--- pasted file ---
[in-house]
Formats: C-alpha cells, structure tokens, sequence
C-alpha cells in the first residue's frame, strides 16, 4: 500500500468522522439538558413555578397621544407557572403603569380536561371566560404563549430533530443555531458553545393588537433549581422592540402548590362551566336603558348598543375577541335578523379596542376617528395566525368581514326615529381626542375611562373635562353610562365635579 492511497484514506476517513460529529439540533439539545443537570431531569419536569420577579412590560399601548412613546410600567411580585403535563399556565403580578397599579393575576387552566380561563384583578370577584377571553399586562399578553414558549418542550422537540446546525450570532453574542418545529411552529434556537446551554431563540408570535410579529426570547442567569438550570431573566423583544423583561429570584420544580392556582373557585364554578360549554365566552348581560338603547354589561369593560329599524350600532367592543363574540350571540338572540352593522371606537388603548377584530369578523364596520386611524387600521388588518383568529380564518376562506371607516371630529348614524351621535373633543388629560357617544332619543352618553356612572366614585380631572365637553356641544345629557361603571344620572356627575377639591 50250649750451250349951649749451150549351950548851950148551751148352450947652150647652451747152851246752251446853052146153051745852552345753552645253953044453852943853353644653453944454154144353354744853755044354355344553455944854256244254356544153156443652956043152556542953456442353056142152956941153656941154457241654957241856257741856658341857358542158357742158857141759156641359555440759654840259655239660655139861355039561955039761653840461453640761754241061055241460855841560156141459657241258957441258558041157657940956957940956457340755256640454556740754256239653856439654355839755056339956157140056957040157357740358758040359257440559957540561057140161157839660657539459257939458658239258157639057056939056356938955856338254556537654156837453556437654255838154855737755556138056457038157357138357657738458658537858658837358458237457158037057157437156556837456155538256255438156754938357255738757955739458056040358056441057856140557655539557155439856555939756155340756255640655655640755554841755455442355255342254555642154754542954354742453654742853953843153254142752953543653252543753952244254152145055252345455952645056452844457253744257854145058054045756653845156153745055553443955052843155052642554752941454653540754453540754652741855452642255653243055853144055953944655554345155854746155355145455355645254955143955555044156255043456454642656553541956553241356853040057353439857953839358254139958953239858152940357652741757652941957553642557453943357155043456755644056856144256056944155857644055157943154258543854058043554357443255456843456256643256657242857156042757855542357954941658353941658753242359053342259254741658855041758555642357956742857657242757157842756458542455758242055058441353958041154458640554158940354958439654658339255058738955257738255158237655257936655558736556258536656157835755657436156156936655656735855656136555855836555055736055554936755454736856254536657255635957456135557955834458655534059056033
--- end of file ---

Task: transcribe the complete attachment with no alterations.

[in-house]
Formats: C-alpha cells, structure tokens, sequence
C-alpha cells in the first residue's frame, strides 16, 4: 500500500468522522439538558413555578397621544407557572403603569380536561371566560404563549430533530443555531458553545393588537433549581422592540402548590362551566336603558348598543375577541335578523379596542376617528395566525368581514326615529381626542375611562373635562353610562365635579 492511497484514506476517513460529529439540533439539545443537570431531569419536569420577579412590560399601548412613546410600567411580585403535563399556565403580578397599579393575576387552566380561563384583578370577584377571553399586562399578553414558549418542550422537540446546525450570532453574542418545529411552529434556537446551554431563540408570535410579529426570547442567569438550570431573566423583544423583561429570584420544580392556582373557585364554578360549554365566552348581560338603547354589561369593560329599524350600532367592543363574540350571540338572540352593522371606537388603548377584530369578523364596520386611524387600521388588518383568529380564518376562506371607516371630529348614524351621535373633543388629560357617544332619543352618553356612572366614585380631572365637553356641544345629557361603571344620572356627575377639591 50250649750451250349951649749451150549351950548851950148551751148352450947652150647652451747152851246752251446853052146153051745852552345753552645253953044453852943853353644653453944454154144353354744853755044354355344553455944854256244254356544153156443652956043152556542953456442353056142152956941153656941154457241654957241856257741856658341857358542158357742158857141759156641359555440759654840259655239660655139861355039561955039761653840461453640761754241061055241460855841560156141459657241258957441258558041157657940956957940956457340755256640454556740754256239653856439654355839755056339956157140056957040157357740358758040359257440559957540561057140161157839660657539459257939458658239258157639057056939056356938955856338254556537654156837453556437654255838154855737755556138056457038157357138357657738458658537858658837358458237457158037057157437156556837456155538256255438156754938357255738757955739458056040358056441057856140557655539557155439856555939756155340756255640655655640755554841755455442355255342254555642154754542954354742453654742853953843153254142752953543653252543753952244254152145055252345455952645056452844457253744257854145058054045756653845156153745055553443955052843155052642554752941454653540754453540754652741855452642255653243055853144055953944655554345155854746155355145455355645254955143955555044156255043456454642656553541956553241356853040057353439857953839358254139958953239858152940357652741757652941957553642557453943357155043456755644056856144256056944155857644055157943154258543854058043554357443255456843456256643256657242857156042757855542357954941658353941658753242359053342259254741658855041758555642357956742857657242757157842756458542455758242055058441353958041154458640554158940354958439654658339255058738955257738255158237655257936655558736556258536656157835755657436156156936655656735855656136555855836555055736055554936755454736856254536657255635957456135557955834458655534059056033